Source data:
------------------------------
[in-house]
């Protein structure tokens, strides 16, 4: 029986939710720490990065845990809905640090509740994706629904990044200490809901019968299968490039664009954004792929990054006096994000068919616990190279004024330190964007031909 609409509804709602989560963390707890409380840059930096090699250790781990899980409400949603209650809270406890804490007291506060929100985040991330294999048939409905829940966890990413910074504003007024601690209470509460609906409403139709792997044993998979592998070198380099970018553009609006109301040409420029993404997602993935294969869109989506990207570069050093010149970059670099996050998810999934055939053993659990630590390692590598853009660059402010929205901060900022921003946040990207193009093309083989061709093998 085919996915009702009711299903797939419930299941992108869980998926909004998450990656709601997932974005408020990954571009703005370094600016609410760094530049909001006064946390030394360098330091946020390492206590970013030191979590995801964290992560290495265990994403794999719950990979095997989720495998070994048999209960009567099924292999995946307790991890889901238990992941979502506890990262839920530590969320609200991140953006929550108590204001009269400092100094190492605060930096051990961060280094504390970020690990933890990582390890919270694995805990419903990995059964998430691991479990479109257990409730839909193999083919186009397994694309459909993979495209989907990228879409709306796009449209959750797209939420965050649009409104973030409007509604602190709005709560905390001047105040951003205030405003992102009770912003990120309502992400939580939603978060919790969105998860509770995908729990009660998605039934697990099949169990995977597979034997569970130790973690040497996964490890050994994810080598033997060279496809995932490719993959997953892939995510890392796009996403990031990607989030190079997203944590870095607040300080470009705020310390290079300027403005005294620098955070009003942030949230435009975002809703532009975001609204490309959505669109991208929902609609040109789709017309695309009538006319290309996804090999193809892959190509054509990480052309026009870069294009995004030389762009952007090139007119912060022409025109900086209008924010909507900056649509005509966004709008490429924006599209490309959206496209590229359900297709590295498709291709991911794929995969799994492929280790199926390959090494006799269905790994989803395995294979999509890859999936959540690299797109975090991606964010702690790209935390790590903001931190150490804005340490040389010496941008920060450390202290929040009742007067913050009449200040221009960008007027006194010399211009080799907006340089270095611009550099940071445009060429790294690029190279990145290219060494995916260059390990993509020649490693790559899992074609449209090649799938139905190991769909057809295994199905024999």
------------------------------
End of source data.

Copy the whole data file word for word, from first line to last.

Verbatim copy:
[in-house]
């Protein structure tokens, strides 16, 4: 029986939710720490990065845990809905640090509740994706629904990044200490809901019968299968490039664009954004792929990054006096994000068919616990190279004024330190964007031909 609409509804709602989560963390707890409380840059930096090699250790781990899980409400949603209650809270406890804490007291506060929100985040991330294999048939409905829940966890990413910074504003007024601690209470509460609906409403139709792997044993998979592998070198380099970018553009609006109301040409420029993404997602993935294969869109989506990207570069050093010149970059670099996050998810999934055939053993659990630590390692590598853009660059402010929205901060900022921003946040990207193009093309083989061709093998 085919996915009702009711299903797939419930299941992108869980998926909004998450990656709601997932974005408020990954571009703005370094600016609410760094530049909001006064946390030394360098330091946020390492206590970013030191979590995801964290992560290495265990994403794999719950990979095997989720495998070994048999209960009567099924292999995946307790991890889901238990992941979502506890990262839920530590969320609200991140953006929550108590204001009269400092100094190492605060930096051990961060280094504390970020690990933890990582390890919270694995805990419903990995059964998430691991479990479109257990409730839909193999083919186009397994694309459909993979495209989907990228879409709306796009449209959750797209939420965050649009409104973030409007509604602190709005709560905390001047105040951003205030405003992102009770912003990120309502992400939580939603978060919790969105998860509770995908729990009660998605039934697990099949169990995977597979034997569970130790973690040497996964490890050994994810080598033997060279496809995932490719993959997953892939995510890392796009996403990031990607989030190079997203944590870095607040300080470009705020310390290079300027403005005294620098955070009003942030949230435009975002809703532009975001609204490309959505669109991208929902609609040109789709017309695309009538006319290309996804090999193809892959190509054509990480052309026009870069294009995004030389762009952007090139007119912060022409025109900086209008924010909507900056649509005509966004709008490429924006599209490309959206496209590229359900297709590295498709291709991911794929995969799994492929280790199926390959090494006799269905790994989803395995294979999509890859999936959540690299797109975090991606964010702690790209935390790590903001931190150490804005340490040389010496941008920060450390202290929040009742007067913050009449200040221009960008007027006194010399211009080799907006340089270095611009550099940071445009060429790294690029190279990145290219060494995916260059390990993509020649490693790559899992074609449209090649799938139905190991769909057809295994199905024999």